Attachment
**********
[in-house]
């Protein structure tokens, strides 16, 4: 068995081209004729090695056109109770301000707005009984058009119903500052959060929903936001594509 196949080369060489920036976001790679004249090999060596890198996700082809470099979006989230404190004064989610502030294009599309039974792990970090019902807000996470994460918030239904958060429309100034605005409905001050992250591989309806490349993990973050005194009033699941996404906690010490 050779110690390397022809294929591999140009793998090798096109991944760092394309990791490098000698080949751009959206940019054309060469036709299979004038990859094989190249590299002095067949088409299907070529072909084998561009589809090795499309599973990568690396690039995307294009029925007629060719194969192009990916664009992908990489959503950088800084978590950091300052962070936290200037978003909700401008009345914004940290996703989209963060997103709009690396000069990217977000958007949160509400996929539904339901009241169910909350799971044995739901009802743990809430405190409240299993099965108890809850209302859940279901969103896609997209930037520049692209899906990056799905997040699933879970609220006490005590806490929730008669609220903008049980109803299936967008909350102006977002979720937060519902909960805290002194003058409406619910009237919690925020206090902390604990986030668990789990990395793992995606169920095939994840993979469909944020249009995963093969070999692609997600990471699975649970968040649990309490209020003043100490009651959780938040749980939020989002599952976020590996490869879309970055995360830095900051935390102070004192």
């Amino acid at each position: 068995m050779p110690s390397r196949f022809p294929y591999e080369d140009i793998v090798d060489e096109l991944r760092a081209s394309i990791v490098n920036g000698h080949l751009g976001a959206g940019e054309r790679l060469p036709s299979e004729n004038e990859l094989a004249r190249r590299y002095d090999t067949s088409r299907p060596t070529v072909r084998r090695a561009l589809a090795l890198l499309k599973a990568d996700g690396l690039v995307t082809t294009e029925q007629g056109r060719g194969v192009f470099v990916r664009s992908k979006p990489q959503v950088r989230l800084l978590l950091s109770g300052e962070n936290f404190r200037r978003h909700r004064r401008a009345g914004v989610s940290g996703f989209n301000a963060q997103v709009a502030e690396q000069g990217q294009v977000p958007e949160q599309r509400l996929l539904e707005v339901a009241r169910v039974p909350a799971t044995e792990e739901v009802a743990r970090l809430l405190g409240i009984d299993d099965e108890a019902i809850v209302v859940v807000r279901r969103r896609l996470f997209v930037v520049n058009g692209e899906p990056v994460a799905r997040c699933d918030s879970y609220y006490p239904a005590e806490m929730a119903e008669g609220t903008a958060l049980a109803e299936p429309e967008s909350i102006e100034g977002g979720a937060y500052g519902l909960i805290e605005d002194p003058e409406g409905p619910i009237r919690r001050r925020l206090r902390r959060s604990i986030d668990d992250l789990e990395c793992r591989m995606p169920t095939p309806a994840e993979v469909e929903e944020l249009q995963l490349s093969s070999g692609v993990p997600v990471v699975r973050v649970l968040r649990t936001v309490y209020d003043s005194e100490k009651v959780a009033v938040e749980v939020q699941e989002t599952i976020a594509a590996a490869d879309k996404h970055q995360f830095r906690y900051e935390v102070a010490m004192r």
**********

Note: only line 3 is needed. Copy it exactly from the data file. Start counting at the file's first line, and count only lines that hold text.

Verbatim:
């Amino acid at each position: 068995m050779p110690s390397r196949f022809p294929y591999e080369d140009i793998v090798d060489e096109l991944r760092a081209s394309i990791v490098n920036g000698h080949l751009g976001a959206g940019e054309r790679l060469p036709s299979e004729n004038e990859l094989a004249r190249r590299y002095d090999t067949s088409r299907p060596t070529v072909r084998r090695a561009l589809a090795l890198l499309k599973a990568d996700g690396l690039v995307t082809t294009e029925q007629g056109r060719g194969v192009f470099v990916r664009s992908k979006p990489q959503v950088r989230l800084l978590l950091s109770g300052e962070n936290f404190r200037r978003h909700r004064r401008a009345g914004v989610s940290g996703f989209n301000a963060q997103v709009a502030e690396q000069g990217q294009v977000p958007e949160q599309r509400l996929l539904e707005v339901a009241r169910v039974p909350a799971t044995e792990e739901v009802a743990r970090l809430l405190g409240i009984d299993d099965e108890a019902i809850v209302v859940v807000r279901r969103r896609l996470f997209v930037v520049n058009g692209e899906p990056v994460a799905r997040c699933d918030s879970y609220y006490p239904a005590e806490m929730a119903e008669g609220t903008a958060l049980a109803e299936p429309e967008s909350i102006e100034g977002g979720a937060y500052g519902l909960i805290e605005d002194p003058e409406g409905p619910i009237r919690r001050r925020l206090r902390r959060s604990i986030d668990d992250l789990e990395c793992r591989m995606p169920t095939p309806a994840e993979v469909e929903e944020l249009q995963l490349s093969s070999g692609v993990p997600v990471v699975r973050v649970l968040r649990t936001v309490y209020d003043s005194e100490k009651v959780a009033v938040e749980v939020q699941e989002t599952i976020a594509a590996a490869d879309k996404h970055q995360f830095r906690y900051e935390v102070a010490m004192r």